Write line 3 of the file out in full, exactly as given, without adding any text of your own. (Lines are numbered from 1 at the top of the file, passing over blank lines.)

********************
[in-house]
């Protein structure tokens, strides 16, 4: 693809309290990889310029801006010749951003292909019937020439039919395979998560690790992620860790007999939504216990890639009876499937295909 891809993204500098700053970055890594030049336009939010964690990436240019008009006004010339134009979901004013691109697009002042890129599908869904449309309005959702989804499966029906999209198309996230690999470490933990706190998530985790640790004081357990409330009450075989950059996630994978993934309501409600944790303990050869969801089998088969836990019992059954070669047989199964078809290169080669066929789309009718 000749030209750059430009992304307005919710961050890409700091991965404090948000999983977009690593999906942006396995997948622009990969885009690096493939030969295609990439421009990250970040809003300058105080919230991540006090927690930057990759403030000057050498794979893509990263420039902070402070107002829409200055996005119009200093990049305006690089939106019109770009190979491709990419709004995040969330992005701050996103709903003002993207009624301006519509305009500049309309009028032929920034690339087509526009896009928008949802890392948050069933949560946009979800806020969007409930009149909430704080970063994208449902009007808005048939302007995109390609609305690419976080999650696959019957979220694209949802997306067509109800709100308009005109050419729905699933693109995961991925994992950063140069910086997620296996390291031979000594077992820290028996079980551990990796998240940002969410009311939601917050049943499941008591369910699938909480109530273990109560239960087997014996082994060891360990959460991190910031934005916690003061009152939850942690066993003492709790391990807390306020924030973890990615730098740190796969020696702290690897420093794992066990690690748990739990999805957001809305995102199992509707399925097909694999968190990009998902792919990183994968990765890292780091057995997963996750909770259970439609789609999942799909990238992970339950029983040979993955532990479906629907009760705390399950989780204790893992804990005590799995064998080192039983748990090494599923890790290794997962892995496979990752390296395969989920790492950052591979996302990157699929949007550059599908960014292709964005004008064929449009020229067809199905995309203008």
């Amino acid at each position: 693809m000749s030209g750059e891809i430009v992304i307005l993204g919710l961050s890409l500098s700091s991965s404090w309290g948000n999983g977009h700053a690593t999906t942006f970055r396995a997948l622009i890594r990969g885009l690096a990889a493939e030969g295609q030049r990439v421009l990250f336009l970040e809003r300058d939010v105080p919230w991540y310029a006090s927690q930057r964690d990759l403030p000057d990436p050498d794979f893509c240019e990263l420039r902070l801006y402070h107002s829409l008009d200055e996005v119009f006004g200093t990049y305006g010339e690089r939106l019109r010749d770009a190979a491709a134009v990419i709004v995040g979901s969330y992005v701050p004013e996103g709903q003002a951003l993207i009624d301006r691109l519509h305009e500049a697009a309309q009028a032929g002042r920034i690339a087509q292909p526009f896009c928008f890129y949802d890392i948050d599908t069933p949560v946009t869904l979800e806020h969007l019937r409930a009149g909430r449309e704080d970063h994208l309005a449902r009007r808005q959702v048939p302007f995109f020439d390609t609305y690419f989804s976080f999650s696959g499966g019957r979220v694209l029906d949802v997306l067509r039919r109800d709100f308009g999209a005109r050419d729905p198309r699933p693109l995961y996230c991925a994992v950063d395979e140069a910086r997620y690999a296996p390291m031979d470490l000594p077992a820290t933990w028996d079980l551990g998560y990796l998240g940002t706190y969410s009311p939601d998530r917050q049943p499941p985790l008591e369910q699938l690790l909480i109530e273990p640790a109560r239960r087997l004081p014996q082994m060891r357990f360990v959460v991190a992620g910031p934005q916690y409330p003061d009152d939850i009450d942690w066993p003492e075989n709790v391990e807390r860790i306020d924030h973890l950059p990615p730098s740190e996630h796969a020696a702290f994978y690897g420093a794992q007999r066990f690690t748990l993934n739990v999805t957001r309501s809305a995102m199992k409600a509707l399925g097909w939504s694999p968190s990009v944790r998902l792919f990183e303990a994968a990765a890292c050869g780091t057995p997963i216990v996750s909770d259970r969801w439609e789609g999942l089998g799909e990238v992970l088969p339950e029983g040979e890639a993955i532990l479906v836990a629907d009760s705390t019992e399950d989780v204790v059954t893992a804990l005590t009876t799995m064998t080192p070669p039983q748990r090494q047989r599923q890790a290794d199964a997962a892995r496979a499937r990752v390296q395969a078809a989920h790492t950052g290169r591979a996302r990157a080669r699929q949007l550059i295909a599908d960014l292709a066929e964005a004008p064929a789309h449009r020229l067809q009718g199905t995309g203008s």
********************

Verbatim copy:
């Amino acid at each position: 693809m000749s030209g750059e891809i430009v992304i307005l993204g919710l961050s890409l500098s700091s991965s404090w309290g948000n999983g977009h700053a690593t999906t942006f970055r396995a997948l622009i890594r990969g885009l690096a990889a493939e030969g295609q030049r990439v421009l990250f336009l970040e809003r300058d939010v105080p919230w991540y310029a006090s927690q930057r964690d990759l403030p000057d990436p050498d794979f893509c240019e990263l420039r902070l801006y402070h107002s829409l008009d200055e996005v119009f006004g200093t990049y305006g010339e690089r939106l019109r010749d770009a190979a491709a134009v990419i709004v995040g979901s969330y992005v701050p004013e996103g709903q003002a951003l993207i009624d301006r691109l519509h305009e500049a697009a309309q009028a032929g002042r920034i690339a087509q292909p526009f896009c928008f890129y949802d890392i948050d599908t069933p949560v946009t869904l979800e806020h969007l019937r409930a009149g909430r449309e704080d970063h994208l309005a449902r009007r808005q959702v048939p302007f995109f020439d390609t609305y690419f989804s976080f999650s696959g499966g019957r979220v694209l029906d949802v997306l067509r039919r109800d709100f308009g999209a005109r050419d729905p198309r699933p693109l995961y996230c991925a994992v950063d395979e140069a910086r997620y690999a296996p390291m031979d470490l000594p077992a820290t933990w028996d079980l551990g998560y990796l998240g940002t706190y969410s009311p939601d998530r917050q049943p499941p985790l008591e369910q699938l690790l909480i109530e273990p640790a109560r239960r087997l004081p014996q082994m060891r357990f360990v959460v991190a992620g910031p934005q916690y409330p003061d009152d939850i009450d942690w066993p003492e075989n709790v391990e807390r860790i306020d924030h973890l950059p990615p730098s740190e996630h796969a020696a702290f994978y690897g420093a794992q007999r066990f690690t748990l993934n739990v999805t957001r309501s809305a995102m199992k409600a509707l399925g097909w939504s694999p968190s990009v944790r998902l792919f990183e303990a994968a990765a890292c050869g780091t057995p997963i216990v996750s909770d259970r969801w439609e789609g999942l089998g799909e990238v992970l088969p339950e029983g040979e890639a993955i532990l479906v836990a629907d009760s705390t019992e399950d989780v204790v059954t893992a804990l005590t009876t799995m064998t080192p070669p039983q748990r090494q047989r599923q890790a290794d199964a997962a892995r496979a499937r990752v390296q395969a078809a989920h790492t950052g290169r591979a996302r990157a080669r699929q949007l550059i295909a599908d960014l292709a066929e964005a004008p064929a789309h449009r020229l067809q009718g199905t995309g203008s």